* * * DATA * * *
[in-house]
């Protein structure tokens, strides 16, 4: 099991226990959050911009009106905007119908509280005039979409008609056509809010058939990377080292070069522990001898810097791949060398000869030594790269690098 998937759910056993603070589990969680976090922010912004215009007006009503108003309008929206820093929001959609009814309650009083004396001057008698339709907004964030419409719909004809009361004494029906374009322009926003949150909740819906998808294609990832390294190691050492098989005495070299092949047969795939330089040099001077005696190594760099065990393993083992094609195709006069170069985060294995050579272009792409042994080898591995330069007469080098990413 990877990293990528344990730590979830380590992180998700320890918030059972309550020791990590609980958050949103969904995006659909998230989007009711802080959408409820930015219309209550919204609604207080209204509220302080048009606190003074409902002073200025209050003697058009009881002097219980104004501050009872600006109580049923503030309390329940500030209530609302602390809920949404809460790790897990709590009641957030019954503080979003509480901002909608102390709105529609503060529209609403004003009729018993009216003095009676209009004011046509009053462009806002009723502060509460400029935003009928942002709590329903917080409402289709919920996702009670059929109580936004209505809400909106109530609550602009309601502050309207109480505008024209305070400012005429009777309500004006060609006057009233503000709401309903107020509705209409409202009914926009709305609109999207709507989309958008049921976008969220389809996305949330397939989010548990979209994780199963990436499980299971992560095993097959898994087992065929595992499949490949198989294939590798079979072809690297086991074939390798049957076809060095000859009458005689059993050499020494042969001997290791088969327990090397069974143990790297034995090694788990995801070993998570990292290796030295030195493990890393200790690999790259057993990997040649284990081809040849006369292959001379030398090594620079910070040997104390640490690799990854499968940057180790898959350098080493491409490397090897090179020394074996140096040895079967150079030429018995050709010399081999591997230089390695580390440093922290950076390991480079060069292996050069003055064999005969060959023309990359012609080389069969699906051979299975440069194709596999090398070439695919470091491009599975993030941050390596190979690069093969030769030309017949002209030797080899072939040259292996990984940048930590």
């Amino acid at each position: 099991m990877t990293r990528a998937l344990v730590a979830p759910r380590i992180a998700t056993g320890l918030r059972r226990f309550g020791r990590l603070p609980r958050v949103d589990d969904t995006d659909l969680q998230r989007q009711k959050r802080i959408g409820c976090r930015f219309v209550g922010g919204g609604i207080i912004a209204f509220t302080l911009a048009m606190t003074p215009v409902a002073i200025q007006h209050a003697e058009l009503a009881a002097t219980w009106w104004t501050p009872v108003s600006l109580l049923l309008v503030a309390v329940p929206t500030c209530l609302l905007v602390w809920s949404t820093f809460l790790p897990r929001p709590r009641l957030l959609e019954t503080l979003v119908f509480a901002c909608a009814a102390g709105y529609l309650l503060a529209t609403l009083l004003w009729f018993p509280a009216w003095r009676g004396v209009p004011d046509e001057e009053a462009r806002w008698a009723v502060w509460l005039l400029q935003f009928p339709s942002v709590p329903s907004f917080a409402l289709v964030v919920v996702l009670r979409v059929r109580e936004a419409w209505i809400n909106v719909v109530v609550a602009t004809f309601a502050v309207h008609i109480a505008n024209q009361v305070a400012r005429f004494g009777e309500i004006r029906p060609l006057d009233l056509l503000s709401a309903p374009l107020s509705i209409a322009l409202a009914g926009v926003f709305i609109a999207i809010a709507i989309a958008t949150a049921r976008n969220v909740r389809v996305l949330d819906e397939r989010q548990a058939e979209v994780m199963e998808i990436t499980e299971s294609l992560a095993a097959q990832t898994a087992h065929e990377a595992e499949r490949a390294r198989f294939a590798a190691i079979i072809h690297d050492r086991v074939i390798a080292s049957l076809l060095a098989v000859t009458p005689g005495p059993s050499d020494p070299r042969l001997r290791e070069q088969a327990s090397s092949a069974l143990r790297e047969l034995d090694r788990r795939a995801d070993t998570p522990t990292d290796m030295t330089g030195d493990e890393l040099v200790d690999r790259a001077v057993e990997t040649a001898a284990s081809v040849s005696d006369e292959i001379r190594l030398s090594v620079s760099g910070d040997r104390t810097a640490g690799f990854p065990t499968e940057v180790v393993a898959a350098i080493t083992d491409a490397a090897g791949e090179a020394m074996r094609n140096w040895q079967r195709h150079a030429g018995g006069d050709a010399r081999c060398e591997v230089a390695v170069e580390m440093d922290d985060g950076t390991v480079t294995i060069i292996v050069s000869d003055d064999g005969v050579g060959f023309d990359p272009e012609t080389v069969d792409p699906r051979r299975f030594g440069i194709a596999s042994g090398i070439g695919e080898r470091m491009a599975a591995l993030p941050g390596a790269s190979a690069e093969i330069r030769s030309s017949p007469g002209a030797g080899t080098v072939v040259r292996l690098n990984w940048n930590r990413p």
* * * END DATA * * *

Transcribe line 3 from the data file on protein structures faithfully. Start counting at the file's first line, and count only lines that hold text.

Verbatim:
């Amino acid at each position: 099991m990877t990293r990528a998937l344990v730590a979830p759910r380590i992180a998700t056993g320890l918030r059972r226990f309550g020791r990590l603070p609980r958050v949103d589990d969904t995006d659909l969680q998230r989007q009711k959050r802080i959408g409820c976090r930015f219309v209550g922010g919204g609604i207080i912004a209204f509220t302080l911009a048009m606190t003074p215009v409902a002073i200025q007006h209050a003697e058009l009503a009881a002097t219980w009106w104004t501050p009872v108003s600006l109580l049923l309008v503030a309390v329940p929206t500030c209530l609302l905007v602390w809920s949404t820093f809460l790790p897990r929001p709590r009641l957030l959609e019954t503080l979003v119908f509480a901002c909608a009814a102390g709105y529609l309650l503060a529209t609403l009083l004003w009729f018993p509280a009216w003095r009676g004396v209009p004011d046509e001057e009053a462009r806002w008698a009723v502060w509460l005039l400029q935003f009928p339709s942002v709590p329903s907004f917080a409402l289709v964030v919920v996702l009670r979409v059929r109580e936004a419409w209505i809400n909106v719909v109530v609550a602009t004809f309601a502050v309207h008609i109480a505008n024209q009361v305070a400012r005429f004494g009777e309500i004006r029906p060609l006057d009233l056509l503000s709401a309903p374009l107020s509705i209409a322009l409202a009914g926009v926003f709305i609109a999207i809010a709507i989309a958008t949150a049921r976008n969220v909740r389809v996305l949330d819906e397939r989010q548990a058939e979209v994780m199963e998808i990436t499980e299971s294609l992560a095993a097959q990832t898994a087992h065929e990377a595992e499949r490949a390294r198989f294939a590798a190691i079979i072809h690297d050492r086991v074939i390798a080292s049957l076809l060095a098989v000859t009458p005689g005495p059993s050499d020494p070299r042969l001997r290791e070069q088969a327990s090397s092949a069974l143990r790297e047969l034995d090694r788990r795939a995801d070993t998570p522990t990292d290796m030295t330089g030195d493990e890393l040099v200790d690999r790259a001077v057993e990997t040649a001898a284990s081809v040849s005696d006369e292959i001379r190594l030398s090594v620079s760099g910070d040997r104390t810097a640490g690799f990854p065990t499968e940057v180790v393993a898959a350098i080493t083992d491409a490397a090897g791949e090179a020394m074996r094609n140096w040895q079967r195709h150079a030429g018995g006069d050709a010399r081999c060398e591997v230089a390695v170069e580390m440093d922290d985060g950076t390991v480079t294995i060069i292996v050069s000869d003055d064999g005969v050579g060959f023309d990359p272009e012609t080389v069969d792409p699906r051979r299975f030594g440069i194709a596999s042994g090398i070439g695919e080898r470091m491009a599975a591995l993030p941050g390596a790269s190979a690069e093969i330069r030769s030309s017949p007469g002209a030797g080899t080098v072939v040259r292996l690098n990984w940048n930590r990413p």